History of the Marvel Universe #1
Far, far in the distant future, great Galactus and the now-immortal Franklin Richards await the end of the universe. With only a few vestiges of life left in the entire cosmos, Franklin begs Galactus to tell him everything - the entire universe's history - mattered in the face of ultimate entropy.
And so, Galactus acquiesces... and tells the tale of the most marvelous universe ever known - from the very beginning!
All mythologies have a creation story. And if superheroes are in fact today’s modern myths (and they are!), then The History of the Marvel Universe is ground zero for this particular cosmology. Pity scribe Mark Waid who, though up to the task, has the unenviable chore of not only making sense out of Marvel’s 80-year publishing history, but also turning it into a cohesive narrative that’s actually readable. That is a lot of history, backstory, retcons, reboots, and flat-out characters to line out in one fell swoop. And, to reiterate for emphasis: to mold into an actual, cohesive, readable story.
But if you must undertake a project of this nature, of this sheer magnitude, you call one of two guys to write it: Kurt Busiek or Mark Waid.
Waid must have answered the phone first.
Both writers live, breathe, eat, and sleep superhero history (for either of the Big 2, really), but on top of their scholarly attributes also have the authorial skill to rise to the challenge. But it’s Mark Waid who answered the proverbial Bat-Signal, and for the first issue, he mostly succeeds at the task at hand.
Of course, the story moves like Quicksilver on steroids. It has to, because Waid has literal millennia of events to cover in just twenty-two pages. So most plot points get only a cursory glance (no more than one or two text boxes), and then it’s off to the next big event in the very next panel.
This sort of approach is reductive but necessary. As well-versed in Marvel lore as he is, Waid could have filled an entire first issue with the events of the first four or five pages alone. Older fans may bristle at the inclusion of some more-recent continuity additions such as the Avengers of 1,000,000 B.C.E. at the expense of older nuggets, but any long-time Marvel reader should know that by its very nature, Marvel’s continuity is a tricky beast indeed. Hitting the high points is necessary if for no other reason than to make the story palatable and non-contradictory.
But that doesn’t necessarily translate into the smoothest read. With such little time dedicated to each individual plot point, the story moves at a pace that could be called breakneck at best. That coupled with the fact that it is literally nothing more than exposition once we move past the framing sequence makes for a very herky-jerky reading experience. Both veteran and rookie readers will likely feel at least a little exhausted by issue’s end, just by the sheer wealth of knowledge crammed into such a short allotment of space – but also frustrated that so little time gets devoted to their favorite whatsits.
Fortunately, Waid has an expert art team helping him with the heavy lifting. Javier Rodriguez and Alvaro Lopez may not be home names (yet), but they’re more than up to the task of lavishly illustrating Waid’s tale. The splash pages and double-spreads are genuinely stunning to behold, and worthy of their own epic nature. The colors, bright and vibrant, appropriately evoke a certain sense of Kirby-ness about them – big and bold and in the reader’s face, but distinct. Rodriguez’ color palette is the perfect fit for this series, as are his poster-worthy page layouts.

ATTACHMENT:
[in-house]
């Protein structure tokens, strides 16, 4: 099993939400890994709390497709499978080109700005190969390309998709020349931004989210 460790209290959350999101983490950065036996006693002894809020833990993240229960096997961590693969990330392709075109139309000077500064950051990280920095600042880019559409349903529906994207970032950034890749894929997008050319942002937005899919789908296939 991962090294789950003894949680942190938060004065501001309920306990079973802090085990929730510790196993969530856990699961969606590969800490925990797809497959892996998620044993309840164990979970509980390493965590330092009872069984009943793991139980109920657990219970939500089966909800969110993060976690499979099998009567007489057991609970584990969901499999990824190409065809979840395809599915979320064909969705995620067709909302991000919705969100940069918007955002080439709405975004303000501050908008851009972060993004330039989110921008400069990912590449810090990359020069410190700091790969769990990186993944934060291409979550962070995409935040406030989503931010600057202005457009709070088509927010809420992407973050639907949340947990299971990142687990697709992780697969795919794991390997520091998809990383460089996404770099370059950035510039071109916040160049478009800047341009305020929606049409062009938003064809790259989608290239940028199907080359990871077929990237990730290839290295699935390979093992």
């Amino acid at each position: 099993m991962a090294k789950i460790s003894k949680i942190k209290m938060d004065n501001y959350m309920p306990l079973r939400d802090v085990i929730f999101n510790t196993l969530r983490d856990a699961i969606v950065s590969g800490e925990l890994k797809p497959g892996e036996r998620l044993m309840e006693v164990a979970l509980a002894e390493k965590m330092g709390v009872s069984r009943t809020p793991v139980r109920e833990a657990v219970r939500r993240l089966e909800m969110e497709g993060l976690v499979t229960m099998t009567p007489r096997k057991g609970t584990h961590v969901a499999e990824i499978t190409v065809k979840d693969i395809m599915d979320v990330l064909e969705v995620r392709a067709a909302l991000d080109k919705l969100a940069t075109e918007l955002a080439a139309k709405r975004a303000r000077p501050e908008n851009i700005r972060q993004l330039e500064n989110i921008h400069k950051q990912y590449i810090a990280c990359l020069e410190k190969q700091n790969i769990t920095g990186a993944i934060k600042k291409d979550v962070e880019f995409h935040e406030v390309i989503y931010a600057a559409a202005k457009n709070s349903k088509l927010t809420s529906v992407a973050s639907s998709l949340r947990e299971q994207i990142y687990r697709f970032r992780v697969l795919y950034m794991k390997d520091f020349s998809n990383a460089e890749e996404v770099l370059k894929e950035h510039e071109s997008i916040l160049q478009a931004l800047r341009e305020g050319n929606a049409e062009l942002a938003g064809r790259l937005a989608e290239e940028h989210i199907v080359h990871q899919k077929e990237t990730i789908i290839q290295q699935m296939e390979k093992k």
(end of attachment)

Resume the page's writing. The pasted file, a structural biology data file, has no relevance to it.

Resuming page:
If there’s one stumbling block on the art side, it’s that certain characters’ features look a little soft and almost cartoony upon closer inspection, which contrasts with the rest of the art. The Eternals in particular look like a cross between the Legion of Super-heroes and a ’70s Hanna-Barbera cartoon. But in the grand scheme of things, it’s a pretty minor quibble.
But with all that it’s trying to say and accomplish, the biggest unanswered question at this point is: just who is this comic for, exactly? Sure, it’s a synergistic tie-in to Marvel’s year-long 80th-anniversary birthday blowout, but beyond that – why now? Why did this story have to get retold? Sure, it’s been awhile (over three decades, in fact) since the last time Marvel attempted to chart the course of its own history, but given just how much space the first issue alone tries to cover, you have to wonder at Marvel’s logic. As I stated above, older fans will surely find fault with some of the older lore that’s neglected (or, heck, even just the whole dang multiverse), and newer fans are getting short shrift by what’s left out and won’t even know it. That might be part of the calculus – to induct a new generation of fans to the grand history of the Marvel (non-cinematic) Universe – but will it be at the expense of the old? Though the answer is elusive for now, I suspect as next issue moves into the “Marvel Age” proper (“Hurry up and get to the good stuff!” exclaimed some editor), those answers will begin to come to light. For now, though, one heck of a pretty-looking comic will have to be enough.
Though rushed in its ultimate execution, History of the Marvel Universe #1 is a gorgeous-looking book that might be more for the consumption of the masses than hardcore, longtime fans. That said, it's still worth checking out, if for no other reason than to tip the hat at Mark Waid's meticulous research and the magnificent art that accompanies it.
History of the Marvel Universe #1 (of 6): Genesis
- Writing - 6/106/10
- Storyline - 9.5/109.5/10
- Art - 9/109/10
- Color - 9/109/10
- Cover Art - 8/108/10
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